There are many ways of how companies can interact with their customers through social media, for instance by creating Facebook pages, blogs et cetera. Nevertheless, it is important to understand the real effect by using these interacting channels. Having a Twitter account, a Facebook page et cetera should not be considered as a billboard, it should rather be viewed as a café where people do not just receive messages from the company, instead they interact with each other and obtain information from others (Armelini & Villanueva, 2011). If a company instead chose to use an advertising banner on a webpage, it works just like a billboard and this is categorized as traditional advertisement since it is one-way communication.
It is important to distinguish what traditional advertisement is in relation to social media since they can both occur on the same arena but in two completely different ways. Social media does not focus on a specific sales offer, it focus is on creating an engagement with the consumers and encourage them to buy their products when there is an arising need (Trends Magazine, 2012). Traditional advertisement is however famous for targeting a specific segment for a specific product or service offer (Kotler & Keller, 2011).
Social media versus traditional advertisement
To communicate through social media is relatively inexpensive since companies do not have to pay a huge amount for the marketing space (Swilley et al., 2013). However, it is easy to be fooled to believe that the use of social media in total is a low-cost alternative towards traditional marketing activities. This is only true to some extent. To establish a presence in social media costs relatively little but to generate content can be very costly since it requires time, creativity and qualified talent (Armelini & Villanueva, 2011).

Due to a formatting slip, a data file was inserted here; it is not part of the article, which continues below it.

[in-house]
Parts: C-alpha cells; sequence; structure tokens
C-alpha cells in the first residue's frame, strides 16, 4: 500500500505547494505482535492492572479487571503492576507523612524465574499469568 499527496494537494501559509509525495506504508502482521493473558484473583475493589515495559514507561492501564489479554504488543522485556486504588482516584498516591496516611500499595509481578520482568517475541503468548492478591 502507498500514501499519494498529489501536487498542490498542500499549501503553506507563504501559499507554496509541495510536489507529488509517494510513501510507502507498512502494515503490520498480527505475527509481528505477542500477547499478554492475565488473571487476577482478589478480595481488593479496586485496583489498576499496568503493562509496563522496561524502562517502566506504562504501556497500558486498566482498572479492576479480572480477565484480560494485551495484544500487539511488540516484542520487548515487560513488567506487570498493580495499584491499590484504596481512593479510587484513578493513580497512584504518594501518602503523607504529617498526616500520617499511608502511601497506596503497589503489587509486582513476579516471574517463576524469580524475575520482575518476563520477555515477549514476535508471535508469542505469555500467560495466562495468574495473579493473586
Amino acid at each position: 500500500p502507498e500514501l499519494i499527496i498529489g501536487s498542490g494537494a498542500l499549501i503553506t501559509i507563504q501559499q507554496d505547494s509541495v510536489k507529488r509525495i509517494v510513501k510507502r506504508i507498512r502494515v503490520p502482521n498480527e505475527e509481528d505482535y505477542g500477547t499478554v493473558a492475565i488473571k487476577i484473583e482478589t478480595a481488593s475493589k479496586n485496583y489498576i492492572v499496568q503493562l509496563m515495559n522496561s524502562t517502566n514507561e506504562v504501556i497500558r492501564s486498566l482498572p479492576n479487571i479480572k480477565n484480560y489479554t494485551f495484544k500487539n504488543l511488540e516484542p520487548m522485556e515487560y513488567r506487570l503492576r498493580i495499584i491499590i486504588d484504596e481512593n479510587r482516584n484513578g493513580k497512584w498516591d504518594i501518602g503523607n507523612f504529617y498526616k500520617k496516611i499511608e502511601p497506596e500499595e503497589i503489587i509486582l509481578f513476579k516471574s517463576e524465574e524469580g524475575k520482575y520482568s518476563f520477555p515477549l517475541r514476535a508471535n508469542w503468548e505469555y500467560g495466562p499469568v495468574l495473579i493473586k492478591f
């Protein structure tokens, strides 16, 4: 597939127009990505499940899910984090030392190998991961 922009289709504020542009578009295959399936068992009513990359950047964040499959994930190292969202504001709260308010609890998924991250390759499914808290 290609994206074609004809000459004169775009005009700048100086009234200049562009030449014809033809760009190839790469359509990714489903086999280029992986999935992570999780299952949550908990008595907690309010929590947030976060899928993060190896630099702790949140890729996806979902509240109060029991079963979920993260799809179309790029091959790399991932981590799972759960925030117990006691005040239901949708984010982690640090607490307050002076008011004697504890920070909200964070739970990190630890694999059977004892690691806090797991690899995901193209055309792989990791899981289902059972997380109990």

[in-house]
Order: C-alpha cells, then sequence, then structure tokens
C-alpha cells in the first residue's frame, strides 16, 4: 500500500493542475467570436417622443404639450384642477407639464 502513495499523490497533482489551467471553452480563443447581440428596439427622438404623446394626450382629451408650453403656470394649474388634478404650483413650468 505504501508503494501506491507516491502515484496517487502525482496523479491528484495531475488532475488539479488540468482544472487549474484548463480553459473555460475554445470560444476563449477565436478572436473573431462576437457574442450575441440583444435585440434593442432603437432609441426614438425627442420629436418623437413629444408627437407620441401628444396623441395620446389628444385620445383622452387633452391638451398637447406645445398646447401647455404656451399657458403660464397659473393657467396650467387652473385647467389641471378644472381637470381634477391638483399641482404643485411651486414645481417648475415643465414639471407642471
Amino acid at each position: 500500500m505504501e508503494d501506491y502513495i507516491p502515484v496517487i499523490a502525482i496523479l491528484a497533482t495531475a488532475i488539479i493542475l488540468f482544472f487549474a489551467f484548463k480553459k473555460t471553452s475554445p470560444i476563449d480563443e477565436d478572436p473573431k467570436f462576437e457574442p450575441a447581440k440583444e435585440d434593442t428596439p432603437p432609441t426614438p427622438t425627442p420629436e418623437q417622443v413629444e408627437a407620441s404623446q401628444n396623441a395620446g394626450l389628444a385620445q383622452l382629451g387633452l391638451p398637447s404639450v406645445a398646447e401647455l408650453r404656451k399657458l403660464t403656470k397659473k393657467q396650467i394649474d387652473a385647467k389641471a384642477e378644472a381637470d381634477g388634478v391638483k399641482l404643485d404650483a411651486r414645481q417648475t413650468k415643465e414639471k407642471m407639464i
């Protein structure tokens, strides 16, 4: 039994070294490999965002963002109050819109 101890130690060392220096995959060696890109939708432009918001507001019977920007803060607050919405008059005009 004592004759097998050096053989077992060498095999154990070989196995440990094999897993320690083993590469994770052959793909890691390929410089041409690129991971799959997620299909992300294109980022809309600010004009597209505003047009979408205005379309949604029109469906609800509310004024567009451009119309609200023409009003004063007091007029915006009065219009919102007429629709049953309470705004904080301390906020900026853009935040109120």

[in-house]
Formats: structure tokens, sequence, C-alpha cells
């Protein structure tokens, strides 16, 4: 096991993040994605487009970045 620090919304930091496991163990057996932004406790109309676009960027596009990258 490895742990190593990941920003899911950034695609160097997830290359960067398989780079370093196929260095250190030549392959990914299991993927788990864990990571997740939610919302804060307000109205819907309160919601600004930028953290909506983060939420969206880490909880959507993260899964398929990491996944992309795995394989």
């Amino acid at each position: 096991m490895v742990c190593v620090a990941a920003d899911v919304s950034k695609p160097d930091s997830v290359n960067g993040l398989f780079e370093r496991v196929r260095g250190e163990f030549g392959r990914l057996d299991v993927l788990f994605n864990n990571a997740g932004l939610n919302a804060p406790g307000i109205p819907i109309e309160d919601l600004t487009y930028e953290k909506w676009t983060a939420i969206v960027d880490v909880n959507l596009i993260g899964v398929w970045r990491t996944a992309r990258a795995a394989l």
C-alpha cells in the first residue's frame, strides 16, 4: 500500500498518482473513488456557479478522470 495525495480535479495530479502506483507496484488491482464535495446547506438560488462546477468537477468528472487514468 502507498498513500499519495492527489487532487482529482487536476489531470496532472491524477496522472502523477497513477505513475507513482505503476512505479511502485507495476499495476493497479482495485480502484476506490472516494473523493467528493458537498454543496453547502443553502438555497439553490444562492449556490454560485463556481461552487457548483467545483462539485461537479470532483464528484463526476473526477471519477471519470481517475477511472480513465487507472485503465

Regardless of the evidence of social media functioning as a success-maker for companies, Armelini and Villanueva (2011) and Barwise and Meehan (2010) both states that social media should be viewed as a complement to traditional advertisement. It should not be used as a company’s only communication tool. Pepsi learned this the hard way when they put almost their entire marketing budget into social media. The campaign was successful in terms of followers, fans and votes, but in terms of sales, Pepsi fell down from a second place to a third in the US (Armelini & Villanueva, 2011). According to Powers et al. (2012) offline advertising and brand perception are very important components to the media mix which means that without it, social media would not be a success for companies. Further, Barwise & Meehan (2010) argues that it is because of social media that it has become even more vital than ever before for companies to get their basics right and focus on traditional marketing activities. If they do not, the social media will only create buzz, not sales.